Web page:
(e) wherein the direction of the vertical drive motor is reversed when the step counter reaches a prespecified count, thereby withdrawing the bone cutter from the bone tissue being drilled, and thereby controlling the depth of the drilling.
13. The drilling device of claim 12, wherein the desired depth is set using an interface device that records the dimensions of the orthopedic component that will be inserted into the drilled hole.
14. The drilling device of claim 12, wherein after the initial identification of the bone surface, the bone cutter rapidly travels a preselected number of steps into the bone and the same number of steps back.
15. The drilling device of claim 14, wherein the nosepiece or foot does not include any anchor pins, thereby allowing the bone cutter to be moved during drilling.
16. The drilling device of claim 12, wherein the nosepiece or foot further includes anchor pins to prevent wander of the bone cutter during drilling.
17. The drilling device of claim 12, wherein the sensor comprises an electrode in contact with the skin of the human or animal on which drilling of bone is to be conducted.
18. A drilling device for drilling of human or animal bone tissue, said drilling device comprising:
(a) a housing that includes a drilling assembly and an electrically conductive nosepiece assembly to be placed in contact with bone tissue to be drilled;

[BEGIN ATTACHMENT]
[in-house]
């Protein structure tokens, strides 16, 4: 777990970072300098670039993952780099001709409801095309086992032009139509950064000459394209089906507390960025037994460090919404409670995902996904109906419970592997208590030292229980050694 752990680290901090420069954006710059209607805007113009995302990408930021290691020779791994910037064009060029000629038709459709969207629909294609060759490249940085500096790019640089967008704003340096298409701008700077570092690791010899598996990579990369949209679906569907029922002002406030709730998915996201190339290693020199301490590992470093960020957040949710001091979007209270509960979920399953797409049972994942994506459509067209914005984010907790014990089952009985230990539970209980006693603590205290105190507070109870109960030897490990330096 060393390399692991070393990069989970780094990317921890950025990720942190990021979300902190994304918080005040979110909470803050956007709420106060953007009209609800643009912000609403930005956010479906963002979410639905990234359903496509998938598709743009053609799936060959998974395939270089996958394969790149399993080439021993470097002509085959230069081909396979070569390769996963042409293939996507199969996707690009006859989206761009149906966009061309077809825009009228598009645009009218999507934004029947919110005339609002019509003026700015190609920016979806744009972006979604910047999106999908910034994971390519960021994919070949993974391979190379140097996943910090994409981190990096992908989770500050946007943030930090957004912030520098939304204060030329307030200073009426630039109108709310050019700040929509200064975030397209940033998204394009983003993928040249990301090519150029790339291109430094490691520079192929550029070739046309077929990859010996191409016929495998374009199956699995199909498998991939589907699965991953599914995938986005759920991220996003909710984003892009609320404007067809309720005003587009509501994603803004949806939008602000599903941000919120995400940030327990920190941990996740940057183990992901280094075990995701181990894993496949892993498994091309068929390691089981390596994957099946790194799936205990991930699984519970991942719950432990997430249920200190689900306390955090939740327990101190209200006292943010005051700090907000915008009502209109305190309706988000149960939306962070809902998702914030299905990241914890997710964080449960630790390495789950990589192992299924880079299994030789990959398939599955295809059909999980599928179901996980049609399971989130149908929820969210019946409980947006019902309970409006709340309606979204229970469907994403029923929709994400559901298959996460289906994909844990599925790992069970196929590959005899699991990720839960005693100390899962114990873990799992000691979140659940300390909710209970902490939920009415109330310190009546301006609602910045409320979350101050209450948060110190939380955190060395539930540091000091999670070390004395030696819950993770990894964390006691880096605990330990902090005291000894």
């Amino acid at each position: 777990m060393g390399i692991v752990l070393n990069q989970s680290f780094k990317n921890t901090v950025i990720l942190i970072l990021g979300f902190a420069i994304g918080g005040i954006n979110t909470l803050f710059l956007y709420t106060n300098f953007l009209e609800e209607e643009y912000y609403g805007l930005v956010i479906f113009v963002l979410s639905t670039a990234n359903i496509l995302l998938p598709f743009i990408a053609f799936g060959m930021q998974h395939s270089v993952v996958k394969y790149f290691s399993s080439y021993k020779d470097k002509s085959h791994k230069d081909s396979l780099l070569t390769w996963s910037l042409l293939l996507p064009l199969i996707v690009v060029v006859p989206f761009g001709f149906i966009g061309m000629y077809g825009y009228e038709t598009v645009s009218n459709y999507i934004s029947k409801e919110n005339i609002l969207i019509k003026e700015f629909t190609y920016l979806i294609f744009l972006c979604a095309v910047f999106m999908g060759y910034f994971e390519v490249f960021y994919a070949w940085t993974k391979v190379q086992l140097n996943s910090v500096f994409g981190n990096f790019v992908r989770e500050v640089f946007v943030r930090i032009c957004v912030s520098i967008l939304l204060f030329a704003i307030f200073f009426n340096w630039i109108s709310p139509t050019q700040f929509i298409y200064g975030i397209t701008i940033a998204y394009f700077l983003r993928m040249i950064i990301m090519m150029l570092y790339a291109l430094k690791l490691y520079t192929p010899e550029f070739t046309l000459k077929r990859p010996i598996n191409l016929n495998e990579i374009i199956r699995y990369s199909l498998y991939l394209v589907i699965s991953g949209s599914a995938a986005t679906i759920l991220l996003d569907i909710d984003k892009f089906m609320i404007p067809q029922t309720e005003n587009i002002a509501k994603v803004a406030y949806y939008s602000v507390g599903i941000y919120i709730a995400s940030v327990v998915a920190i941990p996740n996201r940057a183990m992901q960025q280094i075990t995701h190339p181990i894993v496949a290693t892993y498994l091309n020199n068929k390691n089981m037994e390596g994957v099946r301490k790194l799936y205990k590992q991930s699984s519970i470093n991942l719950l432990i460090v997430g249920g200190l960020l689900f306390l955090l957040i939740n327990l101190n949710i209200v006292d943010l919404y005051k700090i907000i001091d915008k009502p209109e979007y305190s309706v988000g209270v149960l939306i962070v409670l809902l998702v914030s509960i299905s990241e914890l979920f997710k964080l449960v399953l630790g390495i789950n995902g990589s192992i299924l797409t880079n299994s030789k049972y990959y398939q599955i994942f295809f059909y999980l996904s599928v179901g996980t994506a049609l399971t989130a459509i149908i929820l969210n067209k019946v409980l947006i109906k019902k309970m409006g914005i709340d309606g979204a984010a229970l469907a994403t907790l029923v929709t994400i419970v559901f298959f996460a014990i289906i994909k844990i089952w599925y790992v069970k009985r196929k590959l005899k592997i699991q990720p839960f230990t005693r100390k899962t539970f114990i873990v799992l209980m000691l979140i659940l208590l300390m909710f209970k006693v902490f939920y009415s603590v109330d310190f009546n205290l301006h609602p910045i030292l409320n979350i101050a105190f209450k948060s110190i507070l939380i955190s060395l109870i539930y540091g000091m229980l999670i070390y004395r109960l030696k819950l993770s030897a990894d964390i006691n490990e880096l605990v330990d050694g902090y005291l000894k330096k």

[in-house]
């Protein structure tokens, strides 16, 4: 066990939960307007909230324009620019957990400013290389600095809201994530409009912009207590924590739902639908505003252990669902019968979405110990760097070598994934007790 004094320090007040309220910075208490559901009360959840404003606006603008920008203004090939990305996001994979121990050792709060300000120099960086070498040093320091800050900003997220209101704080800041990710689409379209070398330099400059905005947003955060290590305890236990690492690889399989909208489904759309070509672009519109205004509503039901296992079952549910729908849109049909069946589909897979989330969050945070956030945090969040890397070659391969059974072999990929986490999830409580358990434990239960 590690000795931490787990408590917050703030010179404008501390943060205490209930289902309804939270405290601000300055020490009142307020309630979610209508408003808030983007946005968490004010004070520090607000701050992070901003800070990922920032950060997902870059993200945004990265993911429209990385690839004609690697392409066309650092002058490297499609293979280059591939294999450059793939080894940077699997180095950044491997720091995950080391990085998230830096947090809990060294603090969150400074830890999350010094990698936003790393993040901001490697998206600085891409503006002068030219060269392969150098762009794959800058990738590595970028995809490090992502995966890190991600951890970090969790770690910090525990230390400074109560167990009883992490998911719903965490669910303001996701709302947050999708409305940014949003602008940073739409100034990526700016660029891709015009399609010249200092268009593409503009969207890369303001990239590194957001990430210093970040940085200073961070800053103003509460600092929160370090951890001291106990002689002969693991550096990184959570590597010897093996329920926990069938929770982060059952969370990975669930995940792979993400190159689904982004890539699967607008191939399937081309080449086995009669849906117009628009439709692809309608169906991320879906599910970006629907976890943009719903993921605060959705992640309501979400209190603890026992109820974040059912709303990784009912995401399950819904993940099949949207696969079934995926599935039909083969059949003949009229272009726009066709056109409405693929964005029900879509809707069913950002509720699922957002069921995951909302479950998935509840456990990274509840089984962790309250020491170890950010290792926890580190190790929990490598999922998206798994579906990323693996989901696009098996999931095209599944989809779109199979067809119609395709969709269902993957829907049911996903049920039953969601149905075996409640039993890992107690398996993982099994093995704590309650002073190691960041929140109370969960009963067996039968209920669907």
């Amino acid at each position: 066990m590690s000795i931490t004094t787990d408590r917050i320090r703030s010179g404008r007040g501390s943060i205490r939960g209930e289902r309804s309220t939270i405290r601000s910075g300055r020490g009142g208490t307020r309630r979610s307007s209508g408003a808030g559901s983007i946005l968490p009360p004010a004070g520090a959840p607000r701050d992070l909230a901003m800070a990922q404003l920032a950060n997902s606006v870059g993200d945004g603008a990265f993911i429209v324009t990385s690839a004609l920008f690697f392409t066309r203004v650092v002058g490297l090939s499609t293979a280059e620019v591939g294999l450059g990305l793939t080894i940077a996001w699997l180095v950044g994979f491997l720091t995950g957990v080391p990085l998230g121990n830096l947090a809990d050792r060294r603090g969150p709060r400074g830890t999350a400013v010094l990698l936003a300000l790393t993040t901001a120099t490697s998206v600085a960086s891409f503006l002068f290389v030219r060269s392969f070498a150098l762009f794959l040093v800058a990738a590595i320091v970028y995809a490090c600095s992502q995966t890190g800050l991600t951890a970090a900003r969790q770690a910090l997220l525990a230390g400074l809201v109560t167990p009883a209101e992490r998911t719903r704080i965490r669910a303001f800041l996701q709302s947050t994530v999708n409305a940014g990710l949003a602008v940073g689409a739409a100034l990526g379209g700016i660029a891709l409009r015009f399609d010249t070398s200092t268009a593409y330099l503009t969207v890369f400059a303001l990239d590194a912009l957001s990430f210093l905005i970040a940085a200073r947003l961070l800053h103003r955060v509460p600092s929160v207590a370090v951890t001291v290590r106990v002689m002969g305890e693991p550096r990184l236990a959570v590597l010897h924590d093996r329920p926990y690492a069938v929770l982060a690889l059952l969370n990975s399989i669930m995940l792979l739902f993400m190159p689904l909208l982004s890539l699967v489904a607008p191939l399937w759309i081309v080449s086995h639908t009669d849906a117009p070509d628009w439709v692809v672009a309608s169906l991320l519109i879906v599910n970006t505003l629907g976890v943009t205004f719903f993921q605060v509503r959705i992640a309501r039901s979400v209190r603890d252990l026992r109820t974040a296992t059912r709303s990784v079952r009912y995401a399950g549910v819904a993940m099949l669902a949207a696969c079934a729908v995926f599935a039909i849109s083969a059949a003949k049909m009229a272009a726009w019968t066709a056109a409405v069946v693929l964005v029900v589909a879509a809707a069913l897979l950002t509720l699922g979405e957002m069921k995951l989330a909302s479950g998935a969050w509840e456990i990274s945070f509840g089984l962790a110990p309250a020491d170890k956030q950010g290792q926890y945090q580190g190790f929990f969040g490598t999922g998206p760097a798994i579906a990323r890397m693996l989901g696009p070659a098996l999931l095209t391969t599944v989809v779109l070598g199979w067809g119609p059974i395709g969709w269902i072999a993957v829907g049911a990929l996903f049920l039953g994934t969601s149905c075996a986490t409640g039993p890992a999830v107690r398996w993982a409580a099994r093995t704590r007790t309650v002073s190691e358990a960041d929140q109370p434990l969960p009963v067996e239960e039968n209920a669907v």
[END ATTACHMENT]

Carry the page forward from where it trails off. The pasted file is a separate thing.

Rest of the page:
(b) a bone cutter rotated by an electric motor which is mobile in translation in the housing and wherein the bone cutter is electrically conductive and is adapted to be moved into and out of the bone tissue being drilled;
(c) a printed circuit board control module electrically connected to the drilling assembly for controlling the translation of the bone cutter in the housing and into and out of the bone tissue being drilled;
(d) a sensor, electrically connected to the drilling assembly and to the control module, for detecting a change in an electrical impedance between the bone cutter and the surface of the bone tissue being drilled when the bone cutter is translated in the bone tissue being drilled; wherein upon detection, by the sensor, of a change in the electrical impedance corresponding to a transition between no load and high electrical impedance, and bone tissue surface, sends a signal to the control module begins incrementing a step counter; and
(e) wherein the direction of the vertical drive motor is reversed when the step counter reaches a prespecified count, thereby withdrawing the bone cutter from the bone tissue being drilled, and thereby controlling the depth of the drilled hole.
19. The drilling device of claim 18, wherein the sensor comprises an electrode in contact with the skin of the human or animal on which drilling of bone is to be conducted.
20. The drilling device of claim 18, wherein the sensor comprises a conductive sleeve mounted around the cutter.
21. The device of claim 18, wherein multiple changes in the material being drilled are detected, such impedance or current changes including when the drill contacts the bone surface, enters the marrow, leaves the marrow and enters the bone again, and finally when it reaches the cortical end of the bone; and
wherein, depending on the surgeon's requirement, the device is programmed to retract at the first, second, third, or fourth change in impedance or current.